Jeev Milkha Singh Keen to Make a Global Impact


New Delhi, Dec 15 (mb): Top Indian golfer Jeev Milkha Singh wants to emulate the likes of South Africa's Ernie Els as a "global player" by succeeding on different tours despite the rigours of constant travel across continents.  

Singh won the Asian Tour Order of Merit in 2006 when he won four titles and while he failed to add to the total this year he is confident of a strong 2008.

"This was a very average year," Singh told Reuters. "I put a lot of pressure on myself. It was obviously because of the bar I set for myself after 2006.

"But I'm going to try again in 2008," said Jeev, who turns 36 on Saturday. "I'm playing well, maybe it is an awakening for me. I need to work harder and have a better year.

"There are a few hitches about certain parts of my game, but you have to practise and get over it."

Singh almost snatched a win in his final event in 2007 at the Nippon Series JT Cup until a double bogey on the last hole dropped him into a tie for third.

Singh, who has endured a punishing 40-week schedule over the past two years, has returned to India for a break before he resumes playing in January with the Royal Trophy between Asia and Europe in Thailand.

He will then play in the Middle East before returning home for the inaugural Indian Masters European Tour event and the Johnnie Walker Classic in February.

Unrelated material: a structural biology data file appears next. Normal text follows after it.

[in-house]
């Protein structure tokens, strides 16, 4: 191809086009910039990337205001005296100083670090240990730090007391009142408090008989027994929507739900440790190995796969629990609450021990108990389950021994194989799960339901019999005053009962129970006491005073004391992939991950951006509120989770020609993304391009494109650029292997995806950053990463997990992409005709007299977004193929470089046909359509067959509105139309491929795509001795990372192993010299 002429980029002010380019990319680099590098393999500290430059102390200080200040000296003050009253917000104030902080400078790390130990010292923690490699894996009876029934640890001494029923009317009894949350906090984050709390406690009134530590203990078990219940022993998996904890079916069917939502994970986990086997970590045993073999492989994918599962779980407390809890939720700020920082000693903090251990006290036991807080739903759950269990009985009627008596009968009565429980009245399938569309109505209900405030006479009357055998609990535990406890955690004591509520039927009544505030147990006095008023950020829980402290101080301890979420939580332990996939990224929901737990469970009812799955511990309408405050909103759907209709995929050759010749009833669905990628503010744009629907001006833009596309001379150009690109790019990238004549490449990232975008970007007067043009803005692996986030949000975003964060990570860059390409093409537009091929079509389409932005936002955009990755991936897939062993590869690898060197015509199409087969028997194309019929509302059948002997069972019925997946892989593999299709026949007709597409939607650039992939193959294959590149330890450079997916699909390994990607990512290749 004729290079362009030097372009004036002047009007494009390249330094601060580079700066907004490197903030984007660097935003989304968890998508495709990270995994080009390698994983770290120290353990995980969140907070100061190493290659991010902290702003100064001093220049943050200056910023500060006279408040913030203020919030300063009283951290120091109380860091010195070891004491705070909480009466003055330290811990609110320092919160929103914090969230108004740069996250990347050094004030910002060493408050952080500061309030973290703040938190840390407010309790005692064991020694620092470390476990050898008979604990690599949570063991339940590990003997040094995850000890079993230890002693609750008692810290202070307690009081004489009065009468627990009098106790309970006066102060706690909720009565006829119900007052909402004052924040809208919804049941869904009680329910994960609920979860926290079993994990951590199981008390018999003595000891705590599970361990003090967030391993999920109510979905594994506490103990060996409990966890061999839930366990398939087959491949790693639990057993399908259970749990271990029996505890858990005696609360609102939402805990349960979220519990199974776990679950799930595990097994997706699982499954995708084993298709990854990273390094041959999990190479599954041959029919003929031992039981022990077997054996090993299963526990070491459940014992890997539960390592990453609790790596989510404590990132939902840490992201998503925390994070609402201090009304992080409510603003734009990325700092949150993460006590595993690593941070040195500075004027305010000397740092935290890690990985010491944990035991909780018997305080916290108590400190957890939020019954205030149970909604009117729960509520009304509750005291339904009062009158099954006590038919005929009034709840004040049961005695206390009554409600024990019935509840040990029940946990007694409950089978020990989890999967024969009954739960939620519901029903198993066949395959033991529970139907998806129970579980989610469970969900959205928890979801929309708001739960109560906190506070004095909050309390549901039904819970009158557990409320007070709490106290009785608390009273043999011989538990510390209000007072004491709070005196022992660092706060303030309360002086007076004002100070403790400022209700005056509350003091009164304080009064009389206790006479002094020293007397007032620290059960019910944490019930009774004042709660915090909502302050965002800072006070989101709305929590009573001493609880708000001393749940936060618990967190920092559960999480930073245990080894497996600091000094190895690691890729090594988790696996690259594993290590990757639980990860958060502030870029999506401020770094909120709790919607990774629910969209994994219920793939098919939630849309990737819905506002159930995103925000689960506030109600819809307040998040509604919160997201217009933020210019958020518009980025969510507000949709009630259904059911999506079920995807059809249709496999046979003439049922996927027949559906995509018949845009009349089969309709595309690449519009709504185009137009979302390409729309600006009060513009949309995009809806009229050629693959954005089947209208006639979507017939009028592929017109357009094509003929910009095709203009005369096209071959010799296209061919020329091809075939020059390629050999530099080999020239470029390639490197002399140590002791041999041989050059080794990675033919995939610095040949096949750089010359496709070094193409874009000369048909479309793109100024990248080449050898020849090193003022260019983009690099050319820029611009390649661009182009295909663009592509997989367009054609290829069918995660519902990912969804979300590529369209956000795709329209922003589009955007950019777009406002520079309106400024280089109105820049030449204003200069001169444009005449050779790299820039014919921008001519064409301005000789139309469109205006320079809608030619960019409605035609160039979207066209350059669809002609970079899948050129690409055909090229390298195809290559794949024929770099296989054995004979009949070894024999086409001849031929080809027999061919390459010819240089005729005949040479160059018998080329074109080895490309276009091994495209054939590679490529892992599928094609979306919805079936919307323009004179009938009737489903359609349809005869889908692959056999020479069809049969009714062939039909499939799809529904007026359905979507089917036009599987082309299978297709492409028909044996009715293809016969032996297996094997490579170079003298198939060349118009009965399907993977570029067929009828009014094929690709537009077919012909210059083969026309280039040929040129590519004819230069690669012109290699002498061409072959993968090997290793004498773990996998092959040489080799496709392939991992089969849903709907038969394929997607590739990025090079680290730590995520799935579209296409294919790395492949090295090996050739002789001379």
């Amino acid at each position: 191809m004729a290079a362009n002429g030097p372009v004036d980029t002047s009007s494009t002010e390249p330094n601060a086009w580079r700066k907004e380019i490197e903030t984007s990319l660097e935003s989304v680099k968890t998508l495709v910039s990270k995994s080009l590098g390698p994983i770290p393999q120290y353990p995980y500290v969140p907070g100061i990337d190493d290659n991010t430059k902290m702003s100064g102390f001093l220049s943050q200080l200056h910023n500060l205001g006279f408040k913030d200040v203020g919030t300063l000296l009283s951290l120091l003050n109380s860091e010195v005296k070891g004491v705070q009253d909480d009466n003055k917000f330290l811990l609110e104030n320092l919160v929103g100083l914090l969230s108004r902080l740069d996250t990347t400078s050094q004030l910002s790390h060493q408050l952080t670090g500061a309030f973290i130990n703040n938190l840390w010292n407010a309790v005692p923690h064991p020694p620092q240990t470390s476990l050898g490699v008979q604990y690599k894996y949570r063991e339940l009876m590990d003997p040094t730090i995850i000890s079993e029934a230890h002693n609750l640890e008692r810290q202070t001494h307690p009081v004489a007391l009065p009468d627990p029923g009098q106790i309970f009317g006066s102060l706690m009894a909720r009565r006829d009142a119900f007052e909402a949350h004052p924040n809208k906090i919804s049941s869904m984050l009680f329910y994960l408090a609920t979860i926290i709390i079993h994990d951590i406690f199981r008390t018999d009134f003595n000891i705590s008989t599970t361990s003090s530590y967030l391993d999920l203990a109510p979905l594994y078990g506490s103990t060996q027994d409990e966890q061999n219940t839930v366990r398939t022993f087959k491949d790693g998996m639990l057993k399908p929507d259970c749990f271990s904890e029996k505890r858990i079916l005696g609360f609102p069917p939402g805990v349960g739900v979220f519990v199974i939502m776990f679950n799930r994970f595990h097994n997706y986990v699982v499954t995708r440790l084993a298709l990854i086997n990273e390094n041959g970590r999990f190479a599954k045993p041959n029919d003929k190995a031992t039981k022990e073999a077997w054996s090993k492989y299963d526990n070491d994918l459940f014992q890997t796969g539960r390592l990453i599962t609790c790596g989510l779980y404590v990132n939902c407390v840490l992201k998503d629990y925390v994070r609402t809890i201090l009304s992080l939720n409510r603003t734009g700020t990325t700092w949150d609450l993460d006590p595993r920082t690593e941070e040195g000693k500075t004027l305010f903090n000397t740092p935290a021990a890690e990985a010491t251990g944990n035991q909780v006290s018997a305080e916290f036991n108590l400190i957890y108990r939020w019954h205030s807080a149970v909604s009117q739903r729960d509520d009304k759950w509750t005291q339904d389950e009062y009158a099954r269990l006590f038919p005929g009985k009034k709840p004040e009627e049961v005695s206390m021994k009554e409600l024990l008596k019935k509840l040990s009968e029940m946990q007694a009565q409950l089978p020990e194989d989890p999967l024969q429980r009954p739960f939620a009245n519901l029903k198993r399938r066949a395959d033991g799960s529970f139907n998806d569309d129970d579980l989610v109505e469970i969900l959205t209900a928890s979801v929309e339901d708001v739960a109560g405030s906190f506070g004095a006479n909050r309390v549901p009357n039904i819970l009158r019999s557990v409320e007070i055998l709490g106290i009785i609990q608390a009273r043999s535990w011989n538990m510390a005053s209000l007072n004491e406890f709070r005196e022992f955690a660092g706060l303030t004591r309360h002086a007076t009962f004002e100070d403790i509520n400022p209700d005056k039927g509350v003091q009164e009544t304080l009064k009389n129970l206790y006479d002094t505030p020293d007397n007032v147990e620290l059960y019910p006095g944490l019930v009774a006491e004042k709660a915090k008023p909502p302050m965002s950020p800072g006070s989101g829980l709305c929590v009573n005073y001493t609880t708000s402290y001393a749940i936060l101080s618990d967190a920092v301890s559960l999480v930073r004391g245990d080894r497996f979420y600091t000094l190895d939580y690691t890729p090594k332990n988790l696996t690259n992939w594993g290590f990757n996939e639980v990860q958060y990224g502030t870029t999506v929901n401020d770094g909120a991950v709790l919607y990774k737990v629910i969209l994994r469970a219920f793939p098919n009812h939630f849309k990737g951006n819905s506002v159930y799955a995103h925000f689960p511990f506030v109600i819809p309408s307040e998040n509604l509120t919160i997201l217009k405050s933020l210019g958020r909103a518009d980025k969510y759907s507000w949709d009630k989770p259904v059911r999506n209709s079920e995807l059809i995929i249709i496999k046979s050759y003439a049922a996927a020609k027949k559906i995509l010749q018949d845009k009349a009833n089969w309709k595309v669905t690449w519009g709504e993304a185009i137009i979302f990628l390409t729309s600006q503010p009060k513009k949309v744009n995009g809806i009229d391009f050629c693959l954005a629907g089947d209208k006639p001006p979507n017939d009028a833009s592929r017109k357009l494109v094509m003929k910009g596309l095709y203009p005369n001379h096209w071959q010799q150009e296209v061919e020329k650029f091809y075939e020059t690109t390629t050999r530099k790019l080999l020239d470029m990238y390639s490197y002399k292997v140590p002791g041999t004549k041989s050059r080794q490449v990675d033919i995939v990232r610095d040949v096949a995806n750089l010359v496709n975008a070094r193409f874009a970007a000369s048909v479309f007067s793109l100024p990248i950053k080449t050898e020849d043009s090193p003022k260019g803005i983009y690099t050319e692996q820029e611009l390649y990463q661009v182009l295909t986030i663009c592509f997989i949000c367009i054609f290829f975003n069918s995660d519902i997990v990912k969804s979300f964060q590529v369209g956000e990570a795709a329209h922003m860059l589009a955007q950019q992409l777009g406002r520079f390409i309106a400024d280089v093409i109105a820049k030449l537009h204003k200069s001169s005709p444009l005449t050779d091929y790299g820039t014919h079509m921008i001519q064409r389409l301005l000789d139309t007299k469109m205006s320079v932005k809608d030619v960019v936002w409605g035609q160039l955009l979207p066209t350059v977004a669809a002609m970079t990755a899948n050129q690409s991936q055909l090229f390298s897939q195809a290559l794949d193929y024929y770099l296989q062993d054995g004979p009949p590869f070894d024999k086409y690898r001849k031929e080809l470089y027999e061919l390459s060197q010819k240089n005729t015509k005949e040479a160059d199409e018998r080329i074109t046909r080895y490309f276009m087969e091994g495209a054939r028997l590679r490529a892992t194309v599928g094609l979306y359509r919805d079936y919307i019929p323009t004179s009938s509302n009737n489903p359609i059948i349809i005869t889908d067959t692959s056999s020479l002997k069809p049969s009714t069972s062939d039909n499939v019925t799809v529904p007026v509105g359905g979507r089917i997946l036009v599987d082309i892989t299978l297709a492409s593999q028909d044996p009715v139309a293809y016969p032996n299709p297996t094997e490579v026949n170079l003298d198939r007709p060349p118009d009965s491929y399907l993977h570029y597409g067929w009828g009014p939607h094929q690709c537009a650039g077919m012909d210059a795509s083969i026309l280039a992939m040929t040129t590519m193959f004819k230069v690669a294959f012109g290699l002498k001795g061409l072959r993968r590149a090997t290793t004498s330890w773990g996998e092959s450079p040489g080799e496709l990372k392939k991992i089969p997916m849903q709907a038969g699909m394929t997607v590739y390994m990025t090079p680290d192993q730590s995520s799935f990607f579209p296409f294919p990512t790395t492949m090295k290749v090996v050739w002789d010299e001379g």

"A lot of people say playing more tournaments is a disadvantage," he said. "But I personally love playing on different courses, different tours.

"I want to be a global player, I want to be like Ernie Els, I want to play in Europe, in the U.S., a little bit in Japan, a little bit in Asia.

"The only drawback is the travel, the jetlag. It is tough on the body and you become injury prone."

Singh said his first target in 2008 would be to try and break back into the world's top 50 to be automatically eligible for golf's major tournaments. He is currently 79th.

He was also keen on increasing golf's profile in cricket-mad India, and felt with more players joining himself, fellow European Tour regular Jyoti Randhawa and Arjun Atwal, the first Indian to play on the U.S. PGA tour, on international tours would only be good for the sport.

"Golf in India is the fastest growing sport.

"The media is covering it, Indian players are doing well, there is corporate support and the economy is doing well.

"We've got a lot of talent and we are going to see a lot more younger people come out."


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